Nkafu Debates: Experts agree to disagree on whether Cameroon benefits from ACFTA

By Boris Esono Nwenfor

Experts discussing if Cameroon benefits from ACFTA. Photo Boris Esono Nwenfor, PAV
Experts discussing if Cameroon benefits from ACFTA. Photo Boris Esono Nwenfor, PAV

The second edition of the Nkafu debate has been held with experts disagreeing to agree on whether Cameroon will benefit from the recently ratified African Continental Free Trade Area, ACFTA. The Nkafu Debates which took place August 29, 2019, at Mansel Hotel in Yaounde was on the theme, Will Cameroon benefit from the Africa Continental Free Trade Area?

The event was in line with the vision and mission of the Nkafu Policy Institute-a think tank at the Denis and Lenora Foretia Foundation, which works to catalyze the economic transformation of African countries by focusing on social entrepreneurship, science and technology, health, and the implementation of development policies that will create economic opportunities for all.

To Dr. Fabian Sundjo, the ACFTA is very good and Cameroon will indeed benefit in the long run. He said, “Trade is the best concerning increasing growth which will in turn increase the growth of the country” while adding that the “ACFTA will increase competitiveness. It makes the country to be competitive which brings benefit to the country.”

He added that, “The free trade was important but there are some issues that had as handled, some structures are put in place before going forth to sign the treaty. The issue that was highlighted could be based on the competitiveness of the economy, and the necessity to increase productivity.” “Once you increase productivity with good institutions, and a good structure that will permit the transfer of goods. If some countries are not ready and their productivity is low, it becomes difficult to move forward, and sign the ACFTA.”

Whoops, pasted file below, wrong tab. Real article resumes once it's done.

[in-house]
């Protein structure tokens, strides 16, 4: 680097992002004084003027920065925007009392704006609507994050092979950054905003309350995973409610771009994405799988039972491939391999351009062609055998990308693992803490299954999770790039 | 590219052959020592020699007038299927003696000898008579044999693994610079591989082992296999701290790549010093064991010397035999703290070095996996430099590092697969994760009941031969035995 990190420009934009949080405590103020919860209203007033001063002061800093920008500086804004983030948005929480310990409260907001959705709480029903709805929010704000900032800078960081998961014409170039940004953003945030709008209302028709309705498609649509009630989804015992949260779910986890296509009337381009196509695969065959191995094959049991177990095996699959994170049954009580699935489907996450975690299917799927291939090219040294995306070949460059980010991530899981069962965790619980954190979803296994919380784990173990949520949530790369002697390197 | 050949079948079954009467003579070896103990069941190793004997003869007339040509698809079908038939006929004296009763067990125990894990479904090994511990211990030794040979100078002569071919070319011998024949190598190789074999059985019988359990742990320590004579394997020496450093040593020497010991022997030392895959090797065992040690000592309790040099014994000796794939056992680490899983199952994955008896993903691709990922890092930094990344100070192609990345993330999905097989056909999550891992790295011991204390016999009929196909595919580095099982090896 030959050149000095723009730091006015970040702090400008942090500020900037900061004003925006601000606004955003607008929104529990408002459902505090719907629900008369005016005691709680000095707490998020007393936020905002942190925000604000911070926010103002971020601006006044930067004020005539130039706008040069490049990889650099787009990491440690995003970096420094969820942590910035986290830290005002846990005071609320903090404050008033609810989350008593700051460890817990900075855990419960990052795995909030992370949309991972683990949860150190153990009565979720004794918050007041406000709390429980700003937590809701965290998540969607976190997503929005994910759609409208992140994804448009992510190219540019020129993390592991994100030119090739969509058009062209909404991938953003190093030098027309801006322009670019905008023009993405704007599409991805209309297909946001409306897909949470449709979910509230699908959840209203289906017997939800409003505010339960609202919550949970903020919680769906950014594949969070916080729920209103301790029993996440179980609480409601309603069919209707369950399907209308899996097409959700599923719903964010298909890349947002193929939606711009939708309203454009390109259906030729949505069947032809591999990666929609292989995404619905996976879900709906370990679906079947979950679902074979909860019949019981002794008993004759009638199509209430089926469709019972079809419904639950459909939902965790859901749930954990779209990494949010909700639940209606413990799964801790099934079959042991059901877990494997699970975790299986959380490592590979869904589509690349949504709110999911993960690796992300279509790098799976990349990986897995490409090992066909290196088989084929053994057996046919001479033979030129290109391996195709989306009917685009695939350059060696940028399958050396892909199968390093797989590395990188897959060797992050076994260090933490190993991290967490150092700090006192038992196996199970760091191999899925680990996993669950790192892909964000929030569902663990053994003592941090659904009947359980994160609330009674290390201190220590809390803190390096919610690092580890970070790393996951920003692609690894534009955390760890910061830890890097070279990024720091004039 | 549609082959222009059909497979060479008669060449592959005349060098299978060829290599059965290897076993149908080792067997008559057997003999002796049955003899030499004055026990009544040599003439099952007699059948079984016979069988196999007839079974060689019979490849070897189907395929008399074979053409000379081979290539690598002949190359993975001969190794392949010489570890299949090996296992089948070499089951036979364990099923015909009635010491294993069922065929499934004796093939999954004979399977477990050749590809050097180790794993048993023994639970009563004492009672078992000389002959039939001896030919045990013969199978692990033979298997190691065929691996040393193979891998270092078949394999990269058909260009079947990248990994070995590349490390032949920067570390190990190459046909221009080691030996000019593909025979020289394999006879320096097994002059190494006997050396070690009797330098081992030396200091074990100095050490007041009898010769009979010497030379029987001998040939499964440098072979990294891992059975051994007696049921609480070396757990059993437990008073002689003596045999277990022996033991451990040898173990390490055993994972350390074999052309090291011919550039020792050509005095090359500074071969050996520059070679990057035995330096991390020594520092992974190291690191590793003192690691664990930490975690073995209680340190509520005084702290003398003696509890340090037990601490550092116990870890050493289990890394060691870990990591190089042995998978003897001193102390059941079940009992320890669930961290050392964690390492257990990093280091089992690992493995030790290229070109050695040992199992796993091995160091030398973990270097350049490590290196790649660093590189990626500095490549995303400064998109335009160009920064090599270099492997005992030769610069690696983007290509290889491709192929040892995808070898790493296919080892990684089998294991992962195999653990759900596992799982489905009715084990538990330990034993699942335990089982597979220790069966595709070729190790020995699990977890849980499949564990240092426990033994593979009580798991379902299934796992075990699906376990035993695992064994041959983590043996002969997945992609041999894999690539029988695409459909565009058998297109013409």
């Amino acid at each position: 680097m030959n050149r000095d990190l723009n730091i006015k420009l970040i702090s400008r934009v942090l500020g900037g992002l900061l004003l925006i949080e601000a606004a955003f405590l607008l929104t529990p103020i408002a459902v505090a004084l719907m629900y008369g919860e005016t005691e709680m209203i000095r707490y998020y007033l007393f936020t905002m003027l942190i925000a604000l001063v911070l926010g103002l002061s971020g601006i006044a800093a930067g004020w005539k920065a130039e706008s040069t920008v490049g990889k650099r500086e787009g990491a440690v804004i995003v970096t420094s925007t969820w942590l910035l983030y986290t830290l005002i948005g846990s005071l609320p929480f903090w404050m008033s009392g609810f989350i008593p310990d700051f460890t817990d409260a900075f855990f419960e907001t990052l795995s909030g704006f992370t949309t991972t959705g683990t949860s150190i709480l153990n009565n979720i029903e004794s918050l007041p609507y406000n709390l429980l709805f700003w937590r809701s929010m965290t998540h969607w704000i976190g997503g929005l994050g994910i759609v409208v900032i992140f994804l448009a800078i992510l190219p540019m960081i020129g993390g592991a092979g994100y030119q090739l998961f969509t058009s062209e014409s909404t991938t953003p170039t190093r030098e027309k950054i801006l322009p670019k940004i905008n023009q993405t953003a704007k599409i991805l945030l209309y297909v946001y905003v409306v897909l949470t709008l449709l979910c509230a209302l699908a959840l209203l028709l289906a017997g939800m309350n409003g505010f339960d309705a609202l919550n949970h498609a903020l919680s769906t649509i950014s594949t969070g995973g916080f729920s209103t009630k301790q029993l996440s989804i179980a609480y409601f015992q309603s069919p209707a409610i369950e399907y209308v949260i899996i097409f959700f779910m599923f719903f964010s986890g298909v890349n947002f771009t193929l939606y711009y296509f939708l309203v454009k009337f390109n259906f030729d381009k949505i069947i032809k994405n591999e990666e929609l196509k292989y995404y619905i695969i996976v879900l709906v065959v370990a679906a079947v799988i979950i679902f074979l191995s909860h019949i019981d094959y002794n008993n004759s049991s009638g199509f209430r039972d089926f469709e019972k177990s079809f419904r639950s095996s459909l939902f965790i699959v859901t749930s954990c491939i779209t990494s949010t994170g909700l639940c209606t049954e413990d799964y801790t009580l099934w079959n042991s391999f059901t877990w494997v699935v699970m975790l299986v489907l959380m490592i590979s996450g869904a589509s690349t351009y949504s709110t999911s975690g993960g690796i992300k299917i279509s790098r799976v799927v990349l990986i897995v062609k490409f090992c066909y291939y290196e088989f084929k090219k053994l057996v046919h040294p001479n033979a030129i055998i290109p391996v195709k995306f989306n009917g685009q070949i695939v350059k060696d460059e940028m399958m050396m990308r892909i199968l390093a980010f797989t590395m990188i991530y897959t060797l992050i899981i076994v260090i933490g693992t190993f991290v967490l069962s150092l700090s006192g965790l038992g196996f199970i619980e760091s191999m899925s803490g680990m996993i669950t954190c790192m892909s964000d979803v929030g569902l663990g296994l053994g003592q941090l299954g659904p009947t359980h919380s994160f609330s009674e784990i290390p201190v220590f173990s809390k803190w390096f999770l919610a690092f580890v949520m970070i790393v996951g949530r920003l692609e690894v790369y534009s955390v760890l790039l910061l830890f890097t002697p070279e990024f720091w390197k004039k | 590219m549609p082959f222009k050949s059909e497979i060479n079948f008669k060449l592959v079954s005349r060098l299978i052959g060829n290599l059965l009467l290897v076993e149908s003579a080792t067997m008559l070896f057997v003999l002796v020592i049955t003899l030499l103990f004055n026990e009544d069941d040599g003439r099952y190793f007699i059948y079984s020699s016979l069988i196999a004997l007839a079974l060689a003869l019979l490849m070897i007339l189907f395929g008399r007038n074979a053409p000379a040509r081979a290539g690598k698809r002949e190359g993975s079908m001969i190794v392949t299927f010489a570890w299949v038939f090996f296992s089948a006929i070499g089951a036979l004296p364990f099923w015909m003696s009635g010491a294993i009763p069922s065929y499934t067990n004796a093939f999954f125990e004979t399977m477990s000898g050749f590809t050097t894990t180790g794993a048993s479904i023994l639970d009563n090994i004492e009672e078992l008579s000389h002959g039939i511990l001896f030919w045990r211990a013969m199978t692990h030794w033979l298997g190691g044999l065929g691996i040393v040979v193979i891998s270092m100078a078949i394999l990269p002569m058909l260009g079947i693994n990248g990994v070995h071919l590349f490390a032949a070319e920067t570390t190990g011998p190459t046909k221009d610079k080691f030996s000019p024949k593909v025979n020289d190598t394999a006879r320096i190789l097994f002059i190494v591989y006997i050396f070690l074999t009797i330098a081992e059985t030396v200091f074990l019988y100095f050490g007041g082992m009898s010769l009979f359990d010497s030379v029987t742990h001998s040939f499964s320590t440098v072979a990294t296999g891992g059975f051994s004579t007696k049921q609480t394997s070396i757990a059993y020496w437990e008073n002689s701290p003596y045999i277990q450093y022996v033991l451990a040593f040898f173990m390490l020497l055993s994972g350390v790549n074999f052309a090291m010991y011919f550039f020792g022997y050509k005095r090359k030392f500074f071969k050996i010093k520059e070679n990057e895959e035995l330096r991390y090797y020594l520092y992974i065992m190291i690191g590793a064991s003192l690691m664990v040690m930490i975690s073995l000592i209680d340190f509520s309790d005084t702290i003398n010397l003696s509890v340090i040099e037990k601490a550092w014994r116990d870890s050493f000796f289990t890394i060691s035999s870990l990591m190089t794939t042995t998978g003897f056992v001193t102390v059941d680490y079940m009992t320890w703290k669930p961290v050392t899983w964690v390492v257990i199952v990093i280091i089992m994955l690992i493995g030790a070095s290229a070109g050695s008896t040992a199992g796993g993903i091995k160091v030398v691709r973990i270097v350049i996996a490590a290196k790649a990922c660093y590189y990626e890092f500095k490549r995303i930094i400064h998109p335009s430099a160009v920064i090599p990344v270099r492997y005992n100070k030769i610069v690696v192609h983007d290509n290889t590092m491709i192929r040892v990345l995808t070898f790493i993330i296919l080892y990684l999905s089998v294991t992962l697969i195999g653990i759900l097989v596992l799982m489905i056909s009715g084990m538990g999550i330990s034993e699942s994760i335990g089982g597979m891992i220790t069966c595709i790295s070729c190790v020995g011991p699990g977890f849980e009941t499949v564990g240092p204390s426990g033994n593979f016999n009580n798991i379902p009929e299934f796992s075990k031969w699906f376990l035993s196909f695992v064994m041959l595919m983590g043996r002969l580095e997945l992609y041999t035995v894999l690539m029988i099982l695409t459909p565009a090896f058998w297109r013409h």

Dr. Louis Marie Kakdeu, Economist, Policy Fellow in Economic Affairs, Nkafu Policy Institute said there are two reasons why to him Cameroon will not benefit from the agreement. He stated “the necessity to respect the rules, and principles of free trade. The African zone should respect i9t, if not it is no longer the free trade but something like mercantilism. The second is the necessity to put in place in Cameroon economic reforms before engaging a country into competition. One cannot go to fight when one is not powerful or competitive.”

“We are afraid that in the next two years or so, we will have companies created in Cameroon dying as a result of the agreement. Now it is 80 per cent which is very dangerous. We have to stop it, and we cannot be having problems, and we still go and add other problems every day. Today, we have to open where we are competitive and if we are not competitive we do not open up”, He added.

The over 90 minutes exchange brought together over 80 participants comprising academia, researchers, students, NGOs, CSOs and others.

The African Continental Free Trade Area (ACFTA) was officially launched on July 7, 2019 during the 12th extraordinary summit of the African Union held from July 4 to 8, 2019 in Niamey, Niger. Cameroon ratified ACFTA on July 19, 2019, after it was signed on March 21, 2018, in Kigali, Rwanda, together with other 43 countries.

Observers believe Cameroon ratifying this agreement will strengthen economic growth in the country while others say Cameroon should not open up, but should instead protect its economy.

Experts, participants at 2nd Nkafu debate .Photo Boris Esono Nwenfor,PAV
Experts, participants at 2nd Nkafu debate .Photo Boris Esono Nwenfor,PAV

According to the United Nations Economic Commission for Africa, UNECA, intra-African trade could increase by more than 50 per cent and even double within 10 years after the entry into force of the ACFTA compared to approximately 15 per cent currently. Others say the ACFTA will create a 3.4 trillion dollar economic block and usher in a new development of the continent.

In an increasingly globalized world, only the most competitive countries are likely to gain the largest shares in trade. Cameroon’s economy is presently facing major structural change. In a 2018 reports by the Nkafu Policy Institute, the poverty level is alarming as less than 17.65 per cent of Cameroonian adults earn more than 200,000 FCFA. Some major challenges facing entrepreneurs in Cameroon as outlined by the Nkafu Policy Institute comprise taxation, the cost and access to credit, and the formalities.

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